These thoughts are not new, but I forget them when I am influenced by other artists and outside pressure to conform. I'm, by nature, a non-conformist. My husband and I had Chinese take-out last night. I don't take my fortune cookie messages as prophesy, but that little piece of paper said something that stuck with me (and probably led to last night's dream). It said, "Be unconventional, even Visionary". I showed it to my husband, and he replied, "That's already you".
I've never followed the crowd or liked to be told by others what to do. I'm a believer in seeking good advice, but while doing what makes the most sense for me. I don't like standard, one size fits all, recipes for success. They often don't work and leave artists feeling hopeless. We all must find our own niche, and build our own following - whether we hire agents to help us or do it entirely on our own.
Who Am I... Really?
I am and have always been a teacher. As soon as I learned to ride a bike, I was helping my non-riding friends learn. I helped them out by describing how it feels, yet not pushing my expectations on them. We all have enough daily pressure to impress, succeed and compete in this world - no one needs a teacher whose ego must be satisfied by the successes of their students. I believe that people are primarily responsible for their own choices, work and achievements... no one else can claim they "made" the artist successful. Sure, we can all help, but only the artist can make or break a career in the end. No gallery, teacher, advisor, or parent is completely the source of an individual's success.
I am a writer... more often than a painter. I know artists who must paint every day. That's never been the case with me. My morning thoughts are written down daily and have been so for 20 years. I have stacks of journals and notes from books I've read and workshops I've taken.
I love to research and learn about a variety of things: Art Marketing, painting, academic art concepts, and trending topics. When I was younger, I'd spend entire days at the library reading about the history of my town, how to prepare a house for sale... you name it. I could never get enough information about the world around me. Today, reading ebooks, online articles and feeding my brain with useful information is pure joy.. It's another part of who I am. Currently, I'm researching, What collectors' want by gathering stats from collectors at various levels.
Lastly, I enjoy drawing and painting. I always have - AND I like detail... I don't want to use a big brush. That doesn't mean I admire work only similar to my own. There are abstract works that have just as much merit as my old-fashioned paintings. I must be who I am, both as a communicator and an artist. Others need to understand who they are , where their artwork fits in, and not be pushed into a style or technique that is not pure joy for them. We're all different. If all artists painted the same way, how boring the world would be.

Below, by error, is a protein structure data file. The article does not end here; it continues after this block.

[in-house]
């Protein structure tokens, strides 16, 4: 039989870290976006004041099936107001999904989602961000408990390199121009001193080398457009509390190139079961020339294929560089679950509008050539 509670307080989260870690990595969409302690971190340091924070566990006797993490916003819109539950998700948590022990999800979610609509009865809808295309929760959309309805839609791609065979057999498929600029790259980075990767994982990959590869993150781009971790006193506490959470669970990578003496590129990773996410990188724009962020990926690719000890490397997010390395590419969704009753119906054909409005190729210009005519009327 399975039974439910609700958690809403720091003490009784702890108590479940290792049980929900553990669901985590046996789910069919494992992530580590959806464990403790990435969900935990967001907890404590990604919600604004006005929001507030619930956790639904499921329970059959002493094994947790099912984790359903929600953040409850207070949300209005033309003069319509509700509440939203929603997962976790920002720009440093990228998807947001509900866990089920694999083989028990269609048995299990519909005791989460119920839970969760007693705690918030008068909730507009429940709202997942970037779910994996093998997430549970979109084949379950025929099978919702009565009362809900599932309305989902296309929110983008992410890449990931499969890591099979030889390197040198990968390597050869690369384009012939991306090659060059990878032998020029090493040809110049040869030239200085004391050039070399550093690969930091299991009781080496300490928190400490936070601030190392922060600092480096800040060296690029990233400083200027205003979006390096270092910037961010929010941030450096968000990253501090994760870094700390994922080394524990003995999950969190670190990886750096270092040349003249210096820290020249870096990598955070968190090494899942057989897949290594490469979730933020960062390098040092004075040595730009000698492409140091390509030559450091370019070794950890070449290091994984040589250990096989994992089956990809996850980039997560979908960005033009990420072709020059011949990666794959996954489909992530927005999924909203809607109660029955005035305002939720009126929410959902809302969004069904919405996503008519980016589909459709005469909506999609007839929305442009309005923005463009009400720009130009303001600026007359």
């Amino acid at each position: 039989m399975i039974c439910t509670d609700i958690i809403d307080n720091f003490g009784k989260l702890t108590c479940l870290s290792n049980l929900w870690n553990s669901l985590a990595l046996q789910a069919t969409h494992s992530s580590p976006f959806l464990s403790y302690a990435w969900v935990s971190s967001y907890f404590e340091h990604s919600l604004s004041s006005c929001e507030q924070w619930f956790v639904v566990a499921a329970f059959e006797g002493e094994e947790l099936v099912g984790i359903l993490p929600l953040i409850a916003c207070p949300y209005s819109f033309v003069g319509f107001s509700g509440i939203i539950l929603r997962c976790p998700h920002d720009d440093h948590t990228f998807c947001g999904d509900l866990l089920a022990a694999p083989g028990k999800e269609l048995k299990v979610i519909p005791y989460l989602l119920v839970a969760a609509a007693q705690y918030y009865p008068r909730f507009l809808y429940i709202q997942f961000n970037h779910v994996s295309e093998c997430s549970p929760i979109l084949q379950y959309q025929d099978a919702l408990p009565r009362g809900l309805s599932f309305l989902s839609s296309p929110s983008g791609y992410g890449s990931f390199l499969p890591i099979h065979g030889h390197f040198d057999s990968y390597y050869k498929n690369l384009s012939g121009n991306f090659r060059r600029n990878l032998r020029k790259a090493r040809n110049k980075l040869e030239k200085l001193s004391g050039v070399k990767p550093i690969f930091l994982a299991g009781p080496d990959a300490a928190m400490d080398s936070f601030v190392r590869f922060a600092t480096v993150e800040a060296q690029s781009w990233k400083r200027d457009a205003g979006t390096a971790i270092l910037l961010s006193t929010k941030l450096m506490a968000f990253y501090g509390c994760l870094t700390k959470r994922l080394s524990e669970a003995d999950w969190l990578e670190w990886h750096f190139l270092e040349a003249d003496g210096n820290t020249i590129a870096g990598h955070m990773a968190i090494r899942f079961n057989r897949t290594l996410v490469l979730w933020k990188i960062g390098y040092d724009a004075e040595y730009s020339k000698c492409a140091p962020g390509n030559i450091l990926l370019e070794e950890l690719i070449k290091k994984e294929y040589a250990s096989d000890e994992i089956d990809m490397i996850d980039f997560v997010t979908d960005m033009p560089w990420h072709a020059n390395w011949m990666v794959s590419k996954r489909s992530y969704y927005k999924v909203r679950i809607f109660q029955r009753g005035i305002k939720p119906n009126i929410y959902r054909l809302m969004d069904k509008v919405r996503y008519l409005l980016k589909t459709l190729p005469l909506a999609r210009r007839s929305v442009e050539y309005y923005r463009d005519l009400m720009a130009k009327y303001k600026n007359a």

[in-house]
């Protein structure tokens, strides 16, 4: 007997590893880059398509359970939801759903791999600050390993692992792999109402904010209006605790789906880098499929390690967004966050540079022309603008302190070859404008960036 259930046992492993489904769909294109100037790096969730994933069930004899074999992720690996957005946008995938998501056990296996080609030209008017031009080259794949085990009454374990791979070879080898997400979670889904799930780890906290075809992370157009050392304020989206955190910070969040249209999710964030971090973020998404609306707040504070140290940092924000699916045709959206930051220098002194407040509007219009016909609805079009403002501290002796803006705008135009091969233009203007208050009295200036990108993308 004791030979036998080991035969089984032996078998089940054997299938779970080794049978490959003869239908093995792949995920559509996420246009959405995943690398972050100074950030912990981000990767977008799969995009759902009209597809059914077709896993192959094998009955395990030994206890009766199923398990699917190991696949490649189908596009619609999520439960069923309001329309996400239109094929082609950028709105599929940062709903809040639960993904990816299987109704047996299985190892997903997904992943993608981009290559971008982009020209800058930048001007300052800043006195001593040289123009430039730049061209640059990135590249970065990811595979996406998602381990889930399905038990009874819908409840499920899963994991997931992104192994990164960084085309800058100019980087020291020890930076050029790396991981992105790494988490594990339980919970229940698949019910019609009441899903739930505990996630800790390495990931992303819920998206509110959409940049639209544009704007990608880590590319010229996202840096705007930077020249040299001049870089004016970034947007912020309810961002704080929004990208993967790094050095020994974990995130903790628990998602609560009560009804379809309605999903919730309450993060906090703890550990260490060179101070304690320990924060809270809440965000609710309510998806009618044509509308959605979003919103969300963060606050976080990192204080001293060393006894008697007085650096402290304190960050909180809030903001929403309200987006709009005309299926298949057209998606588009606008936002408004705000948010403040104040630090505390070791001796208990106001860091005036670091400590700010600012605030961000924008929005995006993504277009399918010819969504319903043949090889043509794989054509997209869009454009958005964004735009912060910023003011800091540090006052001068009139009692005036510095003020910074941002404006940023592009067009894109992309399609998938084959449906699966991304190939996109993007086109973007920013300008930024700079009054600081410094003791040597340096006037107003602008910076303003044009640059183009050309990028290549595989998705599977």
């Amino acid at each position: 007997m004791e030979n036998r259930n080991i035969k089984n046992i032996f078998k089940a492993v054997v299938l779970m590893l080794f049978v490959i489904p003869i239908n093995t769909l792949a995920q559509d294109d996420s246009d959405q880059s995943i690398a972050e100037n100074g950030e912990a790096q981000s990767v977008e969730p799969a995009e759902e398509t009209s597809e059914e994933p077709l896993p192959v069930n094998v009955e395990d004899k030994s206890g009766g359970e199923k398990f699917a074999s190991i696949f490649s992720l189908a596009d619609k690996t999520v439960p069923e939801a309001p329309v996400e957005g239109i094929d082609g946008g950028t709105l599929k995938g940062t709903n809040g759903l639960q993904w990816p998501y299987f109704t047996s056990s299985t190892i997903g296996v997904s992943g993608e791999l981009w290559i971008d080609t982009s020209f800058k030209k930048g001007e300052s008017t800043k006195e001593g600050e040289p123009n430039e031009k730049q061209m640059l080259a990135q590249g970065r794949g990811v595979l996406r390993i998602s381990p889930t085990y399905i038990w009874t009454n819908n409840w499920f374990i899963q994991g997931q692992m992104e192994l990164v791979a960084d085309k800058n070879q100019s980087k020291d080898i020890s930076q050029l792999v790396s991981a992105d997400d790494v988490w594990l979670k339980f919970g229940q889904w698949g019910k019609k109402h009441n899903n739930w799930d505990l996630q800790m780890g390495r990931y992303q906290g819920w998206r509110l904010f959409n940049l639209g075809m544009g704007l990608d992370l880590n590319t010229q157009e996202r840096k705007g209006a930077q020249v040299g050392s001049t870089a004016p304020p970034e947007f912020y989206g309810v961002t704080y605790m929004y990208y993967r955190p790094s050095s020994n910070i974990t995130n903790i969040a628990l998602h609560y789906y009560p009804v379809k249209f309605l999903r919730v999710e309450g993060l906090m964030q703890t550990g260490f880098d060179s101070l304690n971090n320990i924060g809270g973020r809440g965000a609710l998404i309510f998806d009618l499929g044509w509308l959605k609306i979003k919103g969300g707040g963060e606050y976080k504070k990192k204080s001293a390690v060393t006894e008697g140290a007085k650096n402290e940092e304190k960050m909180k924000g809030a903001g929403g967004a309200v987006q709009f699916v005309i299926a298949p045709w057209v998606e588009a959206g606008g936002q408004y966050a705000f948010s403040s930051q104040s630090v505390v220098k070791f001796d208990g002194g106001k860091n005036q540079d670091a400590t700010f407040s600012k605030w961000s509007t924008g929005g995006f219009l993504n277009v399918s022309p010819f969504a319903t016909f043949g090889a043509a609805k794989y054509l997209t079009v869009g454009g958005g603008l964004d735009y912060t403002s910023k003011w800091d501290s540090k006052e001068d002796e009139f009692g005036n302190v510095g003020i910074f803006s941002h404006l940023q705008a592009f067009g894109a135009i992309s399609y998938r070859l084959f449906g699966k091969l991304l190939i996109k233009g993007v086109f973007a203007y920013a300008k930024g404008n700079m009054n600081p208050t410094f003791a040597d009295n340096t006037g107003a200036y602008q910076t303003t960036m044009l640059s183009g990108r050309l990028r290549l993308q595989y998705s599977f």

My plate is full right now with a variety of projects. If I am to devote my time to one or two, I must leave a lot of stuff on the back burner. Things that I could probably do well, but alas do not have the time to fully explore. Furthermore, I must listen to my own heart and longings - and ignore the agenda that other, well meaning, friends-artists-mentors have for me. It's going to take guts to give up a few things I'm pretty darned good at. However, if I don't focus on what's important, natural and most fun for me, I won't get much accomplished - probably ever. Worse, I'll not be happy.
It's OK to be different. I don't need to read everyone else's stuff, nor do I need to sound, teach, or paint like they do. God has made me an individual, like no other being and has an agenda for me to contribute. The Bible states that if we're all "eyes", then what good does that do for the rest of the body?
In order for me to be really useful, I will concentrate on my natural abilities and personality traits, and ignore the rest. I can assure you, that you will not see me as a full time artist. If I choose that path, I will not have time to do the things that really matter to me: Writing, teaching, helping.
Sign up for my free art instruction tutorials on this website!
23 Responses to Identifying my True Niche
You are one amazing woman, Lori! You are certainly an inspiration to me in your 'redefining' process - I feel like I too am in the midst of redefining myself.